Anyway, to return to my point.  To want to define film as the object of a discipline is more often than not to think within the medium specificity debates that aesthetics, including film aesthetics, inherits from nineteenth century philosophies of art.  Since the time of Reading the Figural, my point has been that we call "film" (and it is a moving target open to many identities) has always challenged and undermined the main concepts of "aesthetics."  And to the extent that film's many forms have successfully challenged the concepts of self-identity and substantial self-similarity through which disciplines like literature or art history established themselves in the idea of autonomous objects having certain value, in its virtual life film helps us to understand that no discipline rests steadily on strictly defined grounds or objects.  In any case, throughout its entire history film has been located within a larger visual culture expressed through a panoply of technological forms.  The question is having the historical sensitivity to think change as series of discontinuities and mutations rather than as great and definitive breaks, and to revisit continually concepts that help forge frameworks for marking and understanding those discontinuities--screen, frame, image, narration, movement, space, time, vision--even if pressure is put on them by "new media."

And one last word: if film has also been a participant or cell in a larger visual culture and media archaeology, when has it not been part of a "spread textuality," if I understand your concept correctly?  The semiotic concepts of the interpretant (in Peirce or Eco, for example) and of intertextuality, or Foucault's discursive formations, have always insisted on an account of meaning that unraveled texts into skeins of related discourses and contexts that are always shifting historically and culturally.  What has changed with a computational screen culture is a greater awareness of the open, incomplete, and collective process of meaning making.  "Spread textuality" is a very fine concept to help account for these processes, I think.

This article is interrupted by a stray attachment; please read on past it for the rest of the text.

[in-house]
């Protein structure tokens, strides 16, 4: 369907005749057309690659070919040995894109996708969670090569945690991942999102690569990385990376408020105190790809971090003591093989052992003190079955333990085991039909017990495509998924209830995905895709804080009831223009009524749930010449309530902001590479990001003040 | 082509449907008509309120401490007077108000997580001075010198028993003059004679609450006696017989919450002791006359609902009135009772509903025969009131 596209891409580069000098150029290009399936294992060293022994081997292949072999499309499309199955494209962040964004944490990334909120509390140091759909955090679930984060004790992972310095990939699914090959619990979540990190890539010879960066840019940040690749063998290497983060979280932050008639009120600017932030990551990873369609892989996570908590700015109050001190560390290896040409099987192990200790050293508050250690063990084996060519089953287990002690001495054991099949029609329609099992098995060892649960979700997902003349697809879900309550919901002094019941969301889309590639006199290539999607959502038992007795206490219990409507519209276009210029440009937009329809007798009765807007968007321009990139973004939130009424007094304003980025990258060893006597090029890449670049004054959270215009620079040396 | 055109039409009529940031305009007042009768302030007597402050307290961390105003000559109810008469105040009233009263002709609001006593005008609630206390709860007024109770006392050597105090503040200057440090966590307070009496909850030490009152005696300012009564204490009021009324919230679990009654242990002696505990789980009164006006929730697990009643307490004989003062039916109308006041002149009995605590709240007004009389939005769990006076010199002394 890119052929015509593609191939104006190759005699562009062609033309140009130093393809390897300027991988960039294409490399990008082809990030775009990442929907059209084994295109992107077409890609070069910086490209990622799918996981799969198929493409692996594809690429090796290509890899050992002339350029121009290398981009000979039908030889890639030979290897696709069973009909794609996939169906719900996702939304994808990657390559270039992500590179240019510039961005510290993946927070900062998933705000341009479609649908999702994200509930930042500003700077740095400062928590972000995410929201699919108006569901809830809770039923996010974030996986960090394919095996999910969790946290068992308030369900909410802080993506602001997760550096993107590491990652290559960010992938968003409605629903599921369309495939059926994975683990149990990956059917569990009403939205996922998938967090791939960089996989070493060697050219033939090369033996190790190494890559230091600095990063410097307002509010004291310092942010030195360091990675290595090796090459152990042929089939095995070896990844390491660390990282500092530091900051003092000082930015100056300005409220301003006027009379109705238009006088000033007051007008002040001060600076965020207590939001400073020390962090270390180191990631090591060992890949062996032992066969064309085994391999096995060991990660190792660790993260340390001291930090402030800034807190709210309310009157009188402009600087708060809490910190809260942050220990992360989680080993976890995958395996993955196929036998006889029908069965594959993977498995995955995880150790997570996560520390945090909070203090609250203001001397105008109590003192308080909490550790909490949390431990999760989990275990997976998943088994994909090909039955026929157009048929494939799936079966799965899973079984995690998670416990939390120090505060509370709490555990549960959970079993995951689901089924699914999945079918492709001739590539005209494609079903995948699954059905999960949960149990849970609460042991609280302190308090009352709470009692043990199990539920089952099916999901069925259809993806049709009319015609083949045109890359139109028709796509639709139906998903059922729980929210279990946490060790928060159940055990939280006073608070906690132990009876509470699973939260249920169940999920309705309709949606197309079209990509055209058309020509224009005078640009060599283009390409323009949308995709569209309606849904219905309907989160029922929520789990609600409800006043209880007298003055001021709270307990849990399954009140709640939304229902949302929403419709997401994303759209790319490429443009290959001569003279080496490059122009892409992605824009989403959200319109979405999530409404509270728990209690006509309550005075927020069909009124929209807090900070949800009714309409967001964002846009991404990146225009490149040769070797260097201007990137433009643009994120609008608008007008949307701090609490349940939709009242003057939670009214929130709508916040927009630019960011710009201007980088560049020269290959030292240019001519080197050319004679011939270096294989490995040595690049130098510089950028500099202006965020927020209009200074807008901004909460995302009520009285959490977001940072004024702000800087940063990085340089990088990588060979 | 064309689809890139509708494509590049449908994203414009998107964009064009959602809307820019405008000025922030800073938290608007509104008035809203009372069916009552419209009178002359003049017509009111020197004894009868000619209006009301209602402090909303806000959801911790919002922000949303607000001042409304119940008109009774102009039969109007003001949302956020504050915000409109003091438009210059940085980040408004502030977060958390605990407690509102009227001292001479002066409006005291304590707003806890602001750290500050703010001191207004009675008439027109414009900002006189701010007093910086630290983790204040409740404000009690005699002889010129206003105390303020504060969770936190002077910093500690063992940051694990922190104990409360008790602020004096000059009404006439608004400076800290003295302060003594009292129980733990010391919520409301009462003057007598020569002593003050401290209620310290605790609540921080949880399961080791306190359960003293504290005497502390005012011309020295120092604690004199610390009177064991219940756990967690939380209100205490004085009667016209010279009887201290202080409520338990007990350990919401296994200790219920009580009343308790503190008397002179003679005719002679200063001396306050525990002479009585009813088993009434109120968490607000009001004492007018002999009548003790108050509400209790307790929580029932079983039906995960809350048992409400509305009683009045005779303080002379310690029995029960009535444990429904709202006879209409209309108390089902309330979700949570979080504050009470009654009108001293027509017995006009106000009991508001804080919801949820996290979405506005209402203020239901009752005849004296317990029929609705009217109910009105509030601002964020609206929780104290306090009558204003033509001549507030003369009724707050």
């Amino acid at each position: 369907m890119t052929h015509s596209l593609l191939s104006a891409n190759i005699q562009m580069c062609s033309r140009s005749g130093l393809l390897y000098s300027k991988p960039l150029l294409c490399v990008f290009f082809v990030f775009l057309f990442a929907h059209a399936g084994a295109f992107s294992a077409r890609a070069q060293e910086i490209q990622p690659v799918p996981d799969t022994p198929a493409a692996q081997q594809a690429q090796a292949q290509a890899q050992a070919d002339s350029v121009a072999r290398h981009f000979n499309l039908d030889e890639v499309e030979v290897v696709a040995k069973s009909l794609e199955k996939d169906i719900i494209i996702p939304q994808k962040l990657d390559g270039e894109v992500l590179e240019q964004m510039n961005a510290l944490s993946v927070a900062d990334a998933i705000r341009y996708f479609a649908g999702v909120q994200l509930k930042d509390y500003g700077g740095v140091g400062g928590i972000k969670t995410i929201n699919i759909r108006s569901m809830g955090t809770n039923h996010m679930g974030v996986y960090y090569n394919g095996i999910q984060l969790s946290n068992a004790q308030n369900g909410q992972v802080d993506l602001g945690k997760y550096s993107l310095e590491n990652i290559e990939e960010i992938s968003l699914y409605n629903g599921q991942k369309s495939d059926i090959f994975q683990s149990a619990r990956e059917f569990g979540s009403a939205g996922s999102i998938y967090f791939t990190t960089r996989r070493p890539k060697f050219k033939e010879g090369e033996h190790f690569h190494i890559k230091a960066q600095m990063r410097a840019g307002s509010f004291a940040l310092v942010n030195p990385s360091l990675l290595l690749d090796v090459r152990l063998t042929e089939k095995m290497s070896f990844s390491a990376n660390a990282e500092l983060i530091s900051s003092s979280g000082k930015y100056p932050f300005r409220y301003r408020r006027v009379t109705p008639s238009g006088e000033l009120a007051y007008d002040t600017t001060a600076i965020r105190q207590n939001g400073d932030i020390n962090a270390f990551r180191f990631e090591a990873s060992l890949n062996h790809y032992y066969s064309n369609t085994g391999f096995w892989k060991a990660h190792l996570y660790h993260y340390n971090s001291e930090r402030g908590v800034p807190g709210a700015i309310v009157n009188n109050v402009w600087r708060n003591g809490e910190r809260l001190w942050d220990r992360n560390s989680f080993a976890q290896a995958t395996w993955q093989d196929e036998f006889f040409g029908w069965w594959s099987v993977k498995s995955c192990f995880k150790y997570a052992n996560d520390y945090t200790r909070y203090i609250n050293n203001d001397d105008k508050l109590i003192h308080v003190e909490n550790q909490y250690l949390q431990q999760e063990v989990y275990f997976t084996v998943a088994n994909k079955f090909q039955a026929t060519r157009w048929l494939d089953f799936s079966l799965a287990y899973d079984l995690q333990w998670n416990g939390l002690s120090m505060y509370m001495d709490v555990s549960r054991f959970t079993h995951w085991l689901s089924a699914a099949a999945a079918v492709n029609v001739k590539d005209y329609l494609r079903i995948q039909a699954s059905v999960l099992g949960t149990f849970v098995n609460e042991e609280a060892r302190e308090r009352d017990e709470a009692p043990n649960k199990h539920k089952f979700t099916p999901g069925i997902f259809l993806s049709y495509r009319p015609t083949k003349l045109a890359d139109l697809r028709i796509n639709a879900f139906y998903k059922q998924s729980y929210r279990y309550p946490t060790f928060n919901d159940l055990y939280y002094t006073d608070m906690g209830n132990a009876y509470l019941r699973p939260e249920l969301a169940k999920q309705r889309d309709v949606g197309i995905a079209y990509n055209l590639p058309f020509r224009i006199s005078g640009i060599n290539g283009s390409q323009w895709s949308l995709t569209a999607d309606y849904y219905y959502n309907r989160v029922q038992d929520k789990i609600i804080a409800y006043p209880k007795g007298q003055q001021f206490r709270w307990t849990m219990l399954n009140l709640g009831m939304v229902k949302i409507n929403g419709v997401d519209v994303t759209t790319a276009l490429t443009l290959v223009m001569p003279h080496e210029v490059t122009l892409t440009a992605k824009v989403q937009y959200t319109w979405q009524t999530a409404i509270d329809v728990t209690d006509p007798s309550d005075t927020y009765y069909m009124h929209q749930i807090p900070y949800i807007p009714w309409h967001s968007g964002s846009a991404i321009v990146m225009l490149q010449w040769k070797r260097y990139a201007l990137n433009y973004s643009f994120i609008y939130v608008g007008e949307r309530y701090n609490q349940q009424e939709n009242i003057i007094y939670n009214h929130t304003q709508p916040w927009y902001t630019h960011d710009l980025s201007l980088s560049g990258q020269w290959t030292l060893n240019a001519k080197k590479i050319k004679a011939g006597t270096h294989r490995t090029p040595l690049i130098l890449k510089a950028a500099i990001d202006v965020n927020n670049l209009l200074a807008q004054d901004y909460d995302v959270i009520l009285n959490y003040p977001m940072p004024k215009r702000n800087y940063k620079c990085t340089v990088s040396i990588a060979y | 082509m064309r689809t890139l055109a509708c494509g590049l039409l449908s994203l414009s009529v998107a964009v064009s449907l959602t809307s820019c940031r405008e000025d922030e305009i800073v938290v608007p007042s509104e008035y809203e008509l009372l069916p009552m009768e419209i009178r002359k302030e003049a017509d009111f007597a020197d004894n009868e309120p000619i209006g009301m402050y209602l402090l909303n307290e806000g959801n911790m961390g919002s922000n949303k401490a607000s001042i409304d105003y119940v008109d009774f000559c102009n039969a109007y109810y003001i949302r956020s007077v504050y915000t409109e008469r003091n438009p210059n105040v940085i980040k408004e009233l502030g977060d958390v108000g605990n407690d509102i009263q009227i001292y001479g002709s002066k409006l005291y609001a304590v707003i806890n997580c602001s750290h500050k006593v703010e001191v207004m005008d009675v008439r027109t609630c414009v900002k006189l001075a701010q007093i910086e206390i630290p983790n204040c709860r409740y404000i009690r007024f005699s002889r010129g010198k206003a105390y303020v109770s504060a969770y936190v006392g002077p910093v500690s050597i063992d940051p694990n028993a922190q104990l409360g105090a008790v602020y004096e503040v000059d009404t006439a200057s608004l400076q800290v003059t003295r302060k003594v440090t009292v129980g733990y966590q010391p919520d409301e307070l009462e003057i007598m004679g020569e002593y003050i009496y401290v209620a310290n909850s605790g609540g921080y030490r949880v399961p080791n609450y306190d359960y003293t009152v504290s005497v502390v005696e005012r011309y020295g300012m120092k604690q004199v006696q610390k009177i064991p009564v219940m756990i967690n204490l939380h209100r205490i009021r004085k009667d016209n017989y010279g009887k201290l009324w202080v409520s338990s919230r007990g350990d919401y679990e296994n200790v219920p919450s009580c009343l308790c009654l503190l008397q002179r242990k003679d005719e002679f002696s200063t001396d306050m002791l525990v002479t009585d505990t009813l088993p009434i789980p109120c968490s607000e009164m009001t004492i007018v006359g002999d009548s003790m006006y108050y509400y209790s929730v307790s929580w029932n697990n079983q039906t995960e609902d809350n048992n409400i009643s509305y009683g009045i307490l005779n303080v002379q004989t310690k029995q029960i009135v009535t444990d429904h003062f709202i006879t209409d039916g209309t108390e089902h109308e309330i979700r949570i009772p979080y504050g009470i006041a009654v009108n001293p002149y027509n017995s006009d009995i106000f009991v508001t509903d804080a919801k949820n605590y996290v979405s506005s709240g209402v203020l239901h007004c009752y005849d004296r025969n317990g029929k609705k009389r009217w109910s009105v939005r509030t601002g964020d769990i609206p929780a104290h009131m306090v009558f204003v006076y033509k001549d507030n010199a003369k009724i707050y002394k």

2. If we consider cinema as a machine to produce hybrid objects, how could we think the history of the device and the categories according to which we have looked at the cinema until now. For example, in Reading the Figural, you suggest to consider the new media through a kind of history of interface instead of the traditional history of visual art. Or for instance we could ask what happens to the idea of genre, authorship, style and all those temptations of making an history of cinema. How could we re-write a new history of cinema?